DCR continues campaign to make access to Stony Brook Reservation as difficult as possible
Update: State rep says the lot will be re-opened today.
DCR, which has been hauling boulders into Stony Brook Reservation for years to close off parking space, this weekend shut off access to a small parking lot on Enneking Parkway that provided access to the main paved path that circles around the reservation forest and Turtle Pond.
The shutdown means that people who use the path will have to park across the street, near the ballfield - at least until DCR shuts that down as well. This new configuration could mean problems for slow walkers, people in wheelchairs or people with strollers, since drivers heading into Hyde Park from the four-way stop tend to zoom around the curved road, making them hard to see - or escape - until they are almost on top of you.
For more than a decade now, DCR's answer to littering and other problems in the 475-acre reservation has been, no, not to try to deal with the problems head on, but to block off parking lots and even just widened parts of road shoulders where people might pull in in an attempt to enjoy the woods. Enneking, Turtle Pond and Dedham parkways are now lined with boulders, except for one former parking area on Dedham Parkway, where DCR tossed in an old tree trunk as well.
There has been a growing problem with people dumping piles of trash in the parking lot and idling in the parking lot for long periods of time, but most of the users are just there to walk the trails. There is a parking lot across the street and down a bit, but it is very difficult to make the crossing without risking your life, especially with dogs and a stroller. And there isn't really anywhere else to park to get to that paved portion of the trail system, so Bostonians looking to take a walk in the woods with a stroller or wheelchair just lost a major resource. Thanks DCR.
According to the Stony Brook Reservation group on Facebook, DCR blocked the parking lot but didn't clean up the trash it was upset about.
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Thanks for the info Adam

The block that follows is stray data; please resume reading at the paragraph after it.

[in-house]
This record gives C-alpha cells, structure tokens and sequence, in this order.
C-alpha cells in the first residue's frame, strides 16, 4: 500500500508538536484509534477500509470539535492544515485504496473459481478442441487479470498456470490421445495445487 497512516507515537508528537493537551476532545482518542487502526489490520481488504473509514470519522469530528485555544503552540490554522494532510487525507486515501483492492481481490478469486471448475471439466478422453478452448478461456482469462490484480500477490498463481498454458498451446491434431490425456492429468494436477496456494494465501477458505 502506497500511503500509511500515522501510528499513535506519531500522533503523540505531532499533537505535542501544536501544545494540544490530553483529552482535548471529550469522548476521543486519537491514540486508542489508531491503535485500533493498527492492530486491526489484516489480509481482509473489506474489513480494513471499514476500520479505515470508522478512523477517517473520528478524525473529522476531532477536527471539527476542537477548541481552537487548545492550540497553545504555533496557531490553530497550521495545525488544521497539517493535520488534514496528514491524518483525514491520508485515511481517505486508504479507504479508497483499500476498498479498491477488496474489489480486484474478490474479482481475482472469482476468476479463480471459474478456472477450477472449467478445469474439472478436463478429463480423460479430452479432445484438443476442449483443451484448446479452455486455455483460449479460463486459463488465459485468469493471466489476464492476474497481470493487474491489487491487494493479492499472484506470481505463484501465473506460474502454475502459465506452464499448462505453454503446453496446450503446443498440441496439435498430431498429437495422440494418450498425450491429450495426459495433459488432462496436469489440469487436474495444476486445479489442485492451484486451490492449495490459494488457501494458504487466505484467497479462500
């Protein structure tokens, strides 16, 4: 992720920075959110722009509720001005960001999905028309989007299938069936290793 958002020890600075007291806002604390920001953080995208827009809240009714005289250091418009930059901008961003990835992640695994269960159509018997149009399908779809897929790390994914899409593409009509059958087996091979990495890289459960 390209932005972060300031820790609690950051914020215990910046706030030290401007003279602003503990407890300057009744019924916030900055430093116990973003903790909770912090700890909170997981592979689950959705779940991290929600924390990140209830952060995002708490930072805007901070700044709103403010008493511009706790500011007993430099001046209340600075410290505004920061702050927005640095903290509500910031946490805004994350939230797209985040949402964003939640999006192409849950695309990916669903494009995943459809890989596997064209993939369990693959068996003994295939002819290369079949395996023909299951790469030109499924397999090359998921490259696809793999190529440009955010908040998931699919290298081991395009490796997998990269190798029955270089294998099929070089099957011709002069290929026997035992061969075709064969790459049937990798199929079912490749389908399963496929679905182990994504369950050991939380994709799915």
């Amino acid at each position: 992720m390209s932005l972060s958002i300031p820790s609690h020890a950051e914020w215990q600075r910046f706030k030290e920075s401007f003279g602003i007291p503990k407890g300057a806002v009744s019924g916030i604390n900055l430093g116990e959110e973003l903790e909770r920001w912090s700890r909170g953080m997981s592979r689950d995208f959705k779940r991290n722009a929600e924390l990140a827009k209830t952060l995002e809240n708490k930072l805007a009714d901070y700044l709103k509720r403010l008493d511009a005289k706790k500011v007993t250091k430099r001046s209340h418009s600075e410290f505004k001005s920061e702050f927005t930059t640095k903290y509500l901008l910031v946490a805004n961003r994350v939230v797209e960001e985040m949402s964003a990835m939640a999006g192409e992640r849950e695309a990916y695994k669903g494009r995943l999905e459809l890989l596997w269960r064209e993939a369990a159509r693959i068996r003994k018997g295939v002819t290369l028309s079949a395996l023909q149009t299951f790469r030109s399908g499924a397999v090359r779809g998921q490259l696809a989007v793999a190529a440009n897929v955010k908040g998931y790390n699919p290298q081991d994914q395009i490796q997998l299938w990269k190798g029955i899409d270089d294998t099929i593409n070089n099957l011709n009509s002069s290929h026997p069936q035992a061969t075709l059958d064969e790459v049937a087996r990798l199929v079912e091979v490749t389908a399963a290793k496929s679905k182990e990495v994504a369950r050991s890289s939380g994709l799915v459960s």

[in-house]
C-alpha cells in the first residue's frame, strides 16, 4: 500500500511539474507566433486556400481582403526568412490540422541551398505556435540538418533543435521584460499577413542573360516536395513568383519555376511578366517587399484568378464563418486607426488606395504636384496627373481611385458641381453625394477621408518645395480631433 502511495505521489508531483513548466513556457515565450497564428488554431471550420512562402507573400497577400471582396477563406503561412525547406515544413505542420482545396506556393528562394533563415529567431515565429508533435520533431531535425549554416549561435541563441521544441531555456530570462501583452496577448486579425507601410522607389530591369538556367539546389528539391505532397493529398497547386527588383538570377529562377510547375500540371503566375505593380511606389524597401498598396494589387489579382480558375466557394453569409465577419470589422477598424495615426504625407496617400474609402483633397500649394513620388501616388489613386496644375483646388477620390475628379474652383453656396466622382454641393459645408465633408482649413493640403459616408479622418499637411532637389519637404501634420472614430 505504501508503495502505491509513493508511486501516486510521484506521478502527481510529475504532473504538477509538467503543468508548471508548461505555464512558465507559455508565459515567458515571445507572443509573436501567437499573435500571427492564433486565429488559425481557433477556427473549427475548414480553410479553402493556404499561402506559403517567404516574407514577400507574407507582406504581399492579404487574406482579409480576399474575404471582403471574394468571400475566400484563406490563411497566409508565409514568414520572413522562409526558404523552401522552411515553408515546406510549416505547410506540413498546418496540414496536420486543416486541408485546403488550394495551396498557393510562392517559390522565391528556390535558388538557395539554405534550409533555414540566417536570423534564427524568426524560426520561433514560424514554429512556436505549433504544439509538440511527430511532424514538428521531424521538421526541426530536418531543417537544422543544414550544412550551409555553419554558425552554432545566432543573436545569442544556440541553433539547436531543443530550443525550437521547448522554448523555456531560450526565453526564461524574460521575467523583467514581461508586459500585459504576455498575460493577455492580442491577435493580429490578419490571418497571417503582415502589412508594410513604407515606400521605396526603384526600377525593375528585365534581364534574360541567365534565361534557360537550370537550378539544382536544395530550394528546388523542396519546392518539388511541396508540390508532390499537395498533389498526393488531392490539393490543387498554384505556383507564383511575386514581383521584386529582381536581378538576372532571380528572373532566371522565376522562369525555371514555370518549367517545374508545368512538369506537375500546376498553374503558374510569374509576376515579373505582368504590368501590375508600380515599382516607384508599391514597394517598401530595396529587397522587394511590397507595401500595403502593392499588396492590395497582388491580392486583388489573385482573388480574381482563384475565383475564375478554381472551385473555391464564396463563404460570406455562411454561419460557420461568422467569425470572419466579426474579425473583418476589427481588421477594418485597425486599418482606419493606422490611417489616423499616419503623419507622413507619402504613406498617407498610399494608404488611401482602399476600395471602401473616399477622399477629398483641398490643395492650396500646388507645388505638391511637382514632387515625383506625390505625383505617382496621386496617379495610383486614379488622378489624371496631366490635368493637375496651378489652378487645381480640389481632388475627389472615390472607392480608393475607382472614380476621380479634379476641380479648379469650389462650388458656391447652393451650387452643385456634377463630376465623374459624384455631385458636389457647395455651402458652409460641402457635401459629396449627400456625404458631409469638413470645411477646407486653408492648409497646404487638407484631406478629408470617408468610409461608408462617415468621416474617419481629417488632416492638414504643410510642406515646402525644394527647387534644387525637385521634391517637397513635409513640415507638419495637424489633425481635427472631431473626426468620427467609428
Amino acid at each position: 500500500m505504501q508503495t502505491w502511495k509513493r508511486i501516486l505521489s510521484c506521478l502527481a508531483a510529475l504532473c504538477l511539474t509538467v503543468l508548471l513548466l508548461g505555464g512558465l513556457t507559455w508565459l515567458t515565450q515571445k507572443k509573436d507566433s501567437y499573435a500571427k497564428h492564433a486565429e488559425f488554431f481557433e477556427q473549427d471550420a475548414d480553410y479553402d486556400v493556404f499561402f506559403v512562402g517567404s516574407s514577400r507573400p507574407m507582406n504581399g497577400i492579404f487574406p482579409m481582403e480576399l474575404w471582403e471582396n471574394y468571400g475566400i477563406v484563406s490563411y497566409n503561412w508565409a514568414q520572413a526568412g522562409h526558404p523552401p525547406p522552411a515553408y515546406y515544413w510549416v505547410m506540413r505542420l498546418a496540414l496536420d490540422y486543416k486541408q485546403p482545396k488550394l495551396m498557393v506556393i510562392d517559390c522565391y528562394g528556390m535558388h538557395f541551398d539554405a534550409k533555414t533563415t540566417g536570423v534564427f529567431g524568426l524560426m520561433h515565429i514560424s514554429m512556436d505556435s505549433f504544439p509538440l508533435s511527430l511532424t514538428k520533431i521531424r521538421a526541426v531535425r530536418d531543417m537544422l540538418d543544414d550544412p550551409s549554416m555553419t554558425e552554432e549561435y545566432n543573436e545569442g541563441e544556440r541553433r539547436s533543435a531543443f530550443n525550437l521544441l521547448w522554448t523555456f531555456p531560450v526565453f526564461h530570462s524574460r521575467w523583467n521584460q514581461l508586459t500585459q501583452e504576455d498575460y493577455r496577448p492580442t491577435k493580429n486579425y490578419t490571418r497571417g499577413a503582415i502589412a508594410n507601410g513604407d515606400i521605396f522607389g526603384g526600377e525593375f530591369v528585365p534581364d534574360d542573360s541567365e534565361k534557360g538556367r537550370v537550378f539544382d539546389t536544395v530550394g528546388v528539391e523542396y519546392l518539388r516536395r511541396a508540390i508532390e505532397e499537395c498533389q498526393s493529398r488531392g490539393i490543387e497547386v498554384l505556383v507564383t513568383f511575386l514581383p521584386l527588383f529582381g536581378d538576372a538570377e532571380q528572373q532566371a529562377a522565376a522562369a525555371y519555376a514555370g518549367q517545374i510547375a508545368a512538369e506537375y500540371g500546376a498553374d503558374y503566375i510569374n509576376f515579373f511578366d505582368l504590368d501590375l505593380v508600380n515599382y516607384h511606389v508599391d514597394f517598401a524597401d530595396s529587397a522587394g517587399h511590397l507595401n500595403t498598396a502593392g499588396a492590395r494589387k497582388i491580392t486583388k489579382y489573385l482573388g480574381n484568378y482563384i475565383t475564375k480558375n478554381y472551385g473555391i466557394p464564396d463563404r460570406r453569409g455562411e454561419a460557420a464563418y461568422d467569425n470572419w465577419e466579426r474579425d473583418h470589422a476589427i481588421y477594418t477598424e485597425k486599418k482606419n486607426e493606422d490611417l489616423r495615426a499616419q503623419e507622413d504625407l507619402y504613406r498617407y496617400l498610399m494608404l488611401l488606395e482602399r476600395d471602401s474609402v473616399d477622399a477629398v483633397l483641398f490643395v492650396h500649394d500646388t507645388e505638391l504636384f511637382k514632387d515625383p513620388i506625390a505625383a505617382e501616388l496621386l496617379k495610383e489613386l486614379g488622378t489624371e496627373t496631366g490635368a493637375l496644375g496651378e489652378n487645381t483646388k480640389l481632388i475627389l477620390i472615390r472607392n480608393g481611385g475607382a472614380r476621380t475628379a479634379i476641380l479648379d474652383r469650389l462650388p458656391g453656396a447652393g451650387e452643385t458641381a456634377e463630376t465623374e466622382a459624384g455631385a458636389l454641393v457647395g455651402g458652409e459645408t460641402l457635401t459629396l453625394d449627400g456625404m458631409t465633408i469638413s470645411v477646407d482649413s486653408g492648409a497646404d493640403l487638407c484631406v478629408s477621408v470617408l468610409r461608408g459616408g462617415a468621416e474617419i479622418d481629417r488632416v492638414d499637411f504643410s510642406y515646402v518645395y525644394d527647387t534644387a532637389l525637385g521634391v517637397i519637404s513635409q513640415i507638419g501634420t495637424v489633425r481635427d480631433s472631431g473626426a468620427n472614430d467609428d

I've always wondered why DCR keeps closing off parking to Stonybrook.
No remotely civilized people want our beautiful lands dumped on, it would make more sense and be more productive to film the dumpers to actually catch them. Just put up some not-obvious (so they don't get ripped down) cameras.
Actually that lot was staying relatively clean
Prior to this incident of illegal dumping (the items dumped seem to belong to one person who has been identified), the lot had been maintained for a year by volunteers who removed trash weekly and tidied up every few days.
In fact, after volunteers lobbied for trash bins, DCR said no but pledged to clear trash collected by volunteers weekly and to respond swiftly if volunteers requested trash get picked up. They were made aware of the dumping but didn't respond which contributed to additional dumping.
DCR (and others) complain about waste at the small parking areas in the Fells but DCR refuses to put out but a few barrels so people just leave their trash. It’s naïve to expect people to pack it out in an urban park.
Residents have begged for DCR to put crosswalks and/or traffic signals on South Border Rd because people really speed on that road. DCR responds that the “high speed of traffic” is why they WON’T add a crossing.
It’s really infuriating to have marked trails cross a road but no designated pedestrian crossing.
I don’t know if DCR is woefully underfunded or just a textbook example of mismanagement and competing priorities. Probably both.
The idlers are dudes looking for extra-curricular activites.
Creepsters who cruise people just trying to walk their dogs. Having a cop roll through there every couple hours isn't asking too much, is it?
And as far as the trash; those barrels are more often overflowing, damaged, and knocked over. DCR cannot be relied upon to open the gates on time (if at all) so expecting them to work is out of the question.
This falls entirely on the staff and the middle/upper management who tend not to like getting out of their trucks or leaving the office. It's plausible deniability when someone asks "what exactly tf do their people do all day?".
No it isn't
It's easier to pack it out in an urban park, where you don't have far to go to get to a legal disposal option, than it is in the backcountry.
Cater to pig behavior and people will be pigs.
The best policy is the one people follow
Perhaps they should pack it out but they don't. So the options are the make it easy for them to dispose of it property or accept lots of trash on the ground and yell into the wind.